Alzheimer’s Linked to Poor Sleep


“Sleep Disturbance Linked to Amyloid in Brain Areas Affected by Alzheimer’s Disease”

This research was supported by funding from the National Institutes of Health: National Institute on Aging, National Institute of General Medical Sciences, and the Clinical and Translational Science Award Program and presented at the recent 2014 Annual meeting of the American College of Neuropsychopharmacology.


According to scientists at the University of Wisconsin, poor sleep quality may well be a risk factor for Alzheimer’s disease. The study found that brain scans of a group of older people with no mental health problems who reported trouble sleeping were more likely to have a build-up of amyloid plaques in the brain—a protein that is found in high concentrations in Alzheimer’s patients.


Do people sleep badly and feel less rested because they are in the early stages of Alzheimer’s, or does a lack of sleep contribute to development of the disease? Researchers say more study is necessary. In a statement, lead researcher Ruth Benca says: “We still need to determine whether sleep disturbance promotes amyloid deposition in the brain, or if a neurodegenerative process produces disordered sleep.”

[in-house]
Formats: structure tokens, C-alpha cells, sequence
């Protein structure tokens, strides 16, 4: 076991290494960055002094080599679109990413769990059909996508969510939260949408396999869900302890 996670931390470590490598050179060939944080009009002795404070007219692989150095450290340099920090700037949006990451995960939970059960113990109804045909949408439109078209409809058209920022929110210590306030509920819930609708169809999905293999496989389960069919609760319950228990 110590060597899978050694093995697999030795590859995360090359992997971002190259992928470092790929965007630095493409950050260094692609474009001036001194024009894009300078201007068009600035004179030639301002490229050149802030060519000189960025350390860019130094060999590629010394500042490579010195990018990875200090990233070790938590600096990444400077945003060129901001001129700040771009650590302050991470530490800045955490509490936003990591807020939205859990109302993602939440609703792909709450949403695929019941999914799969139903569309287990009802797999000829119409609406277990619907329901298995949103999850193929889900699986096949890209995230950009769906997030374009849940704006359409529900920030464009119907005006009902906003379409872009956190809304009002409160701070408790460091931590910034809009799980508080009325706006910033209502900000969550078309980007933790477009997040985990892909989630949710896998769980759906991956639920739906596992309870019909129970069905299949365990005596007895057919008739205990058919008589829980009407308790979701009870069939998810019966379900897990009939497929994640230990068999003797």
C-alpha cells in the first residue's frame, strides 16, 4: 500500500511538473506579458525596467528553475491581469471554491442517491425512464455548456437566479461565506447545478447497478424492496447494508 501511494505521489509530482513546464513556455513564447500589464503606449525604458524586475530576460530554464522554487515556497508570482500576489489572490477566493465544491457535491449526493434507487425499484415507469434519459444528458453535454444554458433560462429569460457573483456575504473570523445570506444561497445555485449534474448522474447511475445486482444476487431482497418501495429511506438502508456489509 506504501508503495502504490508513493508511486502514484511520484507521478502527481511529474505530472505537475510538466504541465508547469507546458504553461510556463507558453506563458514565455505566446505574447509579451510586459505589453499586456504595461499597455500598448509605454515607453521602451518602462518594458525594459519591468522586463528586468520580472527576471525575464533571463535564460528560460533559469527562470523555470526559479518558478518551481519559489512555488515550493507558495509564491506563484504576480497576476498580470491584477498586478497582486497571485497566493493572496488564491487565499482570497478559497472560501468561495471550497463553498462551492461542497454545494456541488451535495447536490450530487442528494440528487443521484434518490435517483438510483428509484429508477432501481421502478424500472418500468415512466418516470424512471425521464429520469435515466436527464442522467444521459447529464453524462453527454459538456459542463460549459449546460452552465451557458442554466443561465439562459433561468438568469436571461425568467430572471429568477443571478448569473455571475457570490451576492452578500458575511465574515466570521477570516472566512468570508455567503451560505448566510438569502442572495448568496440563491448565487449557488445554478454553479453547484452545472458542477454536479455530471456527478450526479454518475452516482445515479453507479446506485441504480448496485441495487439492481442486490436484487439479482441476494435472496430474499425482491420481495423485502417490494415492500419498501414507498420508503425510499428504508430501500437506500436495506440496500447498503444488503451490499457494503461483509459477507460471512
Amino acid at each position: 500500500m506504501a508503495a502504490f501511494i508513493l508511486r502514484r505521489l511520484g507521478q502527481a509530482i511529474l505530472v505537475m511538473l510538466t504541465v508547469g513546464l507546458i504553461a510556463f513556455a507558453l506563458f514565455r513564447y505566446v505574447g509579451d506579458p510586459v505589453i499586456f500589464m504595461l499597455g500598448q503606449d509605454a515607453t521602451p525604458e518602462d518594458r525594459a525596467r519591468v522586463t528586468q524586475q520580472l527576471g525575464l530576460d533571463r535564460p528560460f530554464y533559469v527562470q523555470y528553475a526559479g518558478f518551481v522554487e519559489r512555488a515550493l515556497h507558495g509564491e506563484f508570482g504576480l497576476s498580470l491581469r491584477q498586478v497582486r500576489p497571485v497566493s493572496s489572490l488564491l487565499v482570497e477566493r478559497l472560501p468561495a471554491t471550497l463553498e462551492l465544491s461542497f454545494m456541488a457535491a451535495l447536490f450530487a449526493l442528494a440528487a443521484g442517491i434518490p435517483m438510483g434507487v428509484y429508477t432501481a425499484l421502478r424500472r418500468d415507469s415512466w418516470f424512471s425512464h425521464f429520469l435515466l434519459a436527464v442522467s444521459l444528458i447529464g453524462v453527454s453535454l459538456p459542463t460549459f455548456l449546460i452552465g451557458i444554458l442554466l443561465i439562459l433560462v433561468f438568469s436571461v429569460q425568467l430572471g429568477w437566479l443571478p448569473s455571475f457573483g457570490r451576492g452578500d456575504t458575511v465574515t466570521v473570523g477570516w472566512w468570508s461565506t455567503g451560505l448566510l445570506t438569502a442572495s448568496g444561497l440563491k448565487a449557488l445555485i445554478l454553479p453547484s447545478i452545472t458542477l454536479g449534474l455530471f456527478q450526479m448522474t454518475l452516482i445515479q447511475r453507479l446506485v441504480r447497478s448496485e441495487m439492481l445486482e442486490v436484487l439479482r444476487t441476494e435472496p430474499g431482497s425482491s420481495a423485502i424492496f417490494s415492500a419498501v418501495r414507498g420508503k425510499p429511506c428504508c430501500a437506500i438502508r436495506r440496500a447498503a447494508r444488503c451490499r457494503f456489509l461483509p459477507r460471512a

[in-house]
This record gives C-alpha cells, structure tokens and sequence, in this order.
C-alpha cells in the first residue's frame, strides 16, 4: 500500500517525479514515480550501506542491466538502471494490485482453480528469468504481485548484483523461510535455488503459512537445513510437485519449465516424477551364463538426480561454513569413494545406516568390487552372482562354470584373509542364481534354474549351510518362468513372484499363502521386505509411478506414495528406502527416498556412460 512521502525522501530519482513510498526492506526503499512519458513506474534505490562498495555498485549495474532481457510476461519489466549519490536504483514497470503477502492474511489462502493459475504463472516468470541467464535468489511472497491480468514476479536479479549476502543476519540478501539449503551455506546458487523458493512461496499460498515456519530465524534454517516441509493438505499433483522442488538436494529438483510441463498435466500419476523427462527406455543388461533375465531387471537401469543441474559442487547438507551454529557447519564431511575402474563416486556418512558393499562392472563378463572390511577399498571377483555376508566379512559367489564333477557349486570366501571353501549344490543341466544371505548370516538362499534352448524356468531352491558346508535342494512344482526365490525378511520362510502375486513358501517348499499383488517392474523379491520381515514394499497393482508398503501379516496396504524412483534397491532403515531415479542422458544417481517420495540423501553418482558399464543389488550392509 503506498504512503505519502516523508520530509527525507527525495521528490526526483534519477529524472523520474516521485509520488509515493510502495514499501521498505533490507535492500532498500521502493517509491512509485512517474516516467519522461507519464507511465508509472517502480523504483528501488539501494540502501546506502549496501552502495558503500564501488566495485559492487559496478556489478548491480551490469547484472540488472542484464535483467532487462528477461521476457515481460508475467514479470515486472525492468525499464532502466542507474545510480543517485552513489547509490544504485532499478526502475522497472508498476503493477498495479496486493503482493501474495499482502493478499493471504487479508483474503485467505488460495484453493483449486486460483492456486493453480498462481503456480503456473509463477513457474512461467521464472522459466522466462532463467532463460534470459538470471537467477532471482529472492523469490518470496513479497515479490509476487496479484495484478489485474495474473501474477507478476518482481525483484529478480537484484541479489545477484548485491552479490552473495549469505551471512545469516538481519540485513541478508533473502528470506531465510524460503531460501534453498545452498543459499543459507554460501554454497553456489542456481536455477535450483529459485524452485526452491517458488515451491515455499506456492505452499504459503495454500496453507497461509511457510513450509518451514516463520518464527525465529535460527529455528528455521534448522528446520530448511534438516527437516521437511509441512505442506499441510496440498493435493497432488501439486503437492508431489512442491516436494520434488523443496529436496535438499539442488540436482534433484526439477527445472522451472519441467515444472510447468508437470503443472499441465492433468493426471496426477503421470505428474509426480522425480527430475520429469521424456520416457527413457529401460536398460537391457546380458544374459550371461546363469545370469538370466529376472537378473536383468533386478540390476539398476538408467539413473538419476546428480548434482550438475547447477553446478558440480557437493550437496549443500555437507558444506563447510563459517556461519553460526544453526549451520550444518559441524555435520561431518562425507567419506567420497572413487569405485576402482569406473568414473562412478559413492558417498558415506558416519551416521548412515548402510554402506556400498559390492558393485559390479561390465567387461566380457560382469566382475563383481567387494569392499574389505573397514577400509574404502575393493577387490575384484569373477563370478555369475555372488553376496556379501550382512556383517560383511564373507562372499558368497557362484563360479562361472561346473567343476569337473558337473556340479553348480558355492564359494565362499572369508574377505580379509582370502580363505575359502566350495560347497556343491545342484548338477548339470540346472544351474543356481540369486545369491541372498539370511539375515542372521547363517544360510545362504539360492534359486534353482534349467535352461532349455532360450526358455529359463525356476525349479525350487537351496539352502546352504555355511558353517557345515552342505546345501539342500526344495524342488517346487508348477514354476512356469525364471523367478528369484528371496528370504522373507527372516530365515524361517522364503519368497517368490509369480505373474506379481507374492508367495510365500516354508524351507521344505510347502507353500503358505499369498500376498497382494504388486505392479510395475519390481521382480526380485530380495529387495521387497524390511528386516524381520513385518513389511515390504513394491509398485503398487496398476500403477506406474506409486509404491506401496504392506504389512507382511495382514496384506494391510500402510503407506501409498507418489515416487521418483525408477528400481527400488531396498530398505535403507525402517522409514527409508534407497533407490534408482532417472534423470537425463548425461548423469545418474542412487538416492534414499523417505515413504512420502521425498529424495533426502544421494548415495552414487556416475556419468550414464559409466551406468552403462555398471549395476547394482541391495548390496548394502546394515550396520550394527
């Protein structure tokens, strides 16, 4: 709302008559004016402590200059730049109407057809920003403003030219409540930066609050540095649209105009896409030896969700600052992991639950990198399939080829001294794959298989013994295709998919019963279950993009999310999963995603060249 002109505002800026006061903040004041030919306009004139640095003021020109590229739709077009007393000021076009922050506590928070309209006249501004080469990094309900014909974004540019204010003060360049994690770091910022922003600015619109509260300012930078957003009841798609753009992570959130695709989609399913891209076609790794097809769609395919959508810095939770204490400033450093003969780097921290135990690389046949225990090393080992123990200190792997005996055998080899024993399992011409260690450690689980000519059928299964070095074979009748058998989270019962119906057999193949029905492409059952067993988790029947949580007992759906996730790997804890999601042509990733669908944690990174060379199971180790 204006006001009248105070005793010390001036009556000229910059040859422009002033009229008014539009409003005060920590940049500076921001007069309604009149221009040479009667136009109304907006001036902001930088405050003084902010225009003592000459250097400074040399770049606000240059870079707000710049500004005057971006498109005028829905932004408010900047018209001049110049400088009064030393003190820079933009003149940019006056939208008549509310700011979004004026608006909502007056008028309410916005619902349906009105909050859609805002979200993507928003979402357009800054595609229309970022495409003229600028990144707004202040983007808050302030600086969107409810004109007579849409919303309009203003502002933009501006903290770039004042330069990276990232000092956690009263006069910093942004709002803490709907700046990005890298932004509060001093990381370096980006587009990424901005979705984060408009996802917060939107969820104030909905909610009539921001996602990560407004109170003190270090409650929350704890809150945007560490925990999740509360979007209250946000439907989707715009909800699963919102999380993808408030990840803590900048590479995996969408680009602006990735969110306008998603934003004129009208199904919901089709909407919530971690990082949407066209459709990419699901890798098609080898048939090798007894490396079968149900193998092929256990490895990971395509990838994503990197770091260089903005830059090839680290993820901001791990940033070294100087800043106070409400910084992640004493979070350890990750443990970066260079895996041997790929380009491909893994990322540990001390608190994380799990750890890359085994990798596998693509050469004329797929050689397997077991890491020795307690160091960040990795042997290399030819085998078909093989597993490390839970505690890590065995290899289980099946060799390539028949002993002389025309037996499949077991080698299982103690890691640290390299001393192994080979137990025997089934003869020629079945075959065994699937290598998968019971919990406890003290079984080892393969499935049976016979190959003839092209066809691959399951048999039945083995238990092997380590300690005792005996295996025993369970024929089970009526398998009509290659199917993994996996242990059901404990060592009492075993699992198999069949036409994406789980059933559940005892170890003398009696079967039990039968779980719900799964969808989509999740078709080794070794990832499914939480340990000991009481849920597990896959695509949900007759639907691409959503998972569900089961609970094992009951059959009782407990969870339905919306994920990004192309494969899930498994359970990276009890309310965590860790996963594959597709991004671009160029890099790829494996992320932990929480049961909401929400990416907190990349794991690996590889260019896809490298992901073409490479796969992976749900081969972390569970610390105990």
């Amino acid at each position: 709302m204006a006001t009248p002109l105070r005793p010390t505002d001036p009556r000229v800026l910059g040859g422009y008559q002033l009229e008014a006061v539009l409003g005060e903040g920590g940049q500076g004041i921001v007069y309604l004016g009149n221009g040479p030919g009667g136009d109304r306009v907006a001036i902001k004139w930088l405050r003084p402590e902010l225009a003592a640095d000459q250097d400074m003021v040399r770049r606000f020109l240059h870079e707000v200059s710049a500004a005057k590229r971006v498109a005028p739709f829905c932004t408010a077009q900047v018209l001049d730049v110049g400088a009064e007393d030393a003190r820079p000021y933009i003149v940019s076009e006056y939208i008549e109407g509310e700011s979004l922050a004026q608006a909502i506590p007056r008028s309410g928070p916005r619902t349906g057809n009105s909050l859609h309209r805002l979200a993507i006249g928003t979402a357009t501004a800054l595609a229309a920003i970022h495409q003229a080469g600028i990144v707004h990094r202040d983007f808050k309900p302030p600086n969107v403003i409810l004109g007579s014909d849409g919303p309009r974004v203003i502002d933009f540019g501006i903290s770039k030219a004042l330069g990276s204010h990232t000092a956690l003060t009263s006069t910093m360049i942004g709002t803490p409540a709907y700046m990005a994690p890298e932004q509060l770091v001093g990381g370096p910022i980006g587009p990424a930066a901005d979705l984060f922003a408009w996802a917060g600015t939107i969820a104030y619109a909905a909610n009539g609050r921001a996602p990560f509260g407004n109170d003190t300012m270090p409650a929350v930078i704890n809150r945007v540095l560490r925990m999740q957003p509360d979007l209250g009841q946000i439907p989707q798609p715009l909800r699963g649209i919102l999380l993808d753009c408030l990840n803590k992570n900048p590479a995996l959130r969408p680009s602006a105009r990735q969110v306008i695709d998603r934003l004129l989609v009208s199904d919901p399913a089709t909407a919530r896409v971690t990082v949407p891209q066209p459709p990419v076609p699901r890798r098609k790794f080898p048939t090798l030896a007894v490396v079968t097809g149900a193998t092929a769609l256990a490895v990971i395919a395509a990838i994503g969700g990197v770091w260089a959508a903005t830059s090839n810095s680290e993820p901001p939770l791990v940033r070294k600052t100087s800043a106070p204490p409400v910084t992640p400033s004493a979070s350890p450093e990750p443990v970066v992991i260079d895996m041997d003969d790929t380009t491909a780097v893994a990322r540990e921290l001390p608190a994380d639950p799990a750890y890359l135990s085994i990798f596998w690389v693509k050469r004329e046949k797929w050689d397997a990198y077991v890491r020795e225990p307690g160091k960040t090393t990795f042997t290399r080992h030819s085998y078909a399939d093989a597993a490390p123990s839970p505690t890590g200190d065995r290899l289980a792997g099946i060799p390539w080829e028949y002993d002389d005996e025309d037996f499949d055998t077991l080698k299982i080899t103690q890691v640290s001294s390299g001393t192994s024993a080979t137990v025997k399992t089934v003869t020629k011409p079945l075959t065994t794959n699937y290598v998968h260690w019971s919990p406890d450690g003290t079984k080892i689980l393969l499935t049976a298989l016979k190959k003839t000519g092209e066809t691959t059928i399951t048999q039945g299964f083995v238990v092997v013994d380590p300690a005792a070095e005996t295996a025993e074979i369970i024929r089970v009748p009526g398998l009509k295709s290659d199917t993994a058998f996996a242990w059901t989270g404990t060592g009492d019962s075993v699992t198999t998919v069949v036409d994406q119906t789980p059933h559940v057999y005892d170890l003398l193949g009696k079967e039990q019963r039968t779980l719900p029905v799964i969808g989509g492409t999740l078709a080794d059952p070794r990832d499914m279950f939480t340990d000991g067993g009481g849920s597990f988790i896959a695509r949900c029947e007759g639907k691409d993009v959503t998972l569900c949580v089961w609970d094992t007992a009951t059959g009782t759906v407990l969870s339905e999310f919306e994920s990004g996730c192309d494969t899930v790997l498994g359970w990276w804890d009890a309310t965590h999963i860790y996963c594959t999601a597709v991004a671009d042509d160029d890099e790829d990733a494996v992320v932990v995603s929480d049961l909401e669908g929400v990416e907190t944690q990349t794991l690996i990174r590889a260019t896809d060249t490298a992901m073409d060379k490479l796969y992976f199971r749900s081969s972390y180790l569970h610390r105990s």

Commenting on the findings in an emailed statement to online WebMD, Dr Clare Walton, research manager at the Alzheimer’s Society says: “This study adds to an existing body of research suggesting that poor quality sleep is associated with the build-up of amyloid plaques in the brain, a hallmark of Alzheimer’s disease. However, while those who reported less restful sleep in this study were more likely to have amyloid in certain regions of their brain, we do not know whether this would be enough to cause cognitive decline or dementia. Some elderly people have amyloid plaques in their brains but never go on to develop Alzheimer’s disease, so it is far too early to say whether the amount of sleep you regularly get is important in the development of dementia and those who have a bad night’s sleep should not worry.”


Source: American College of Neuropsychopharmacology

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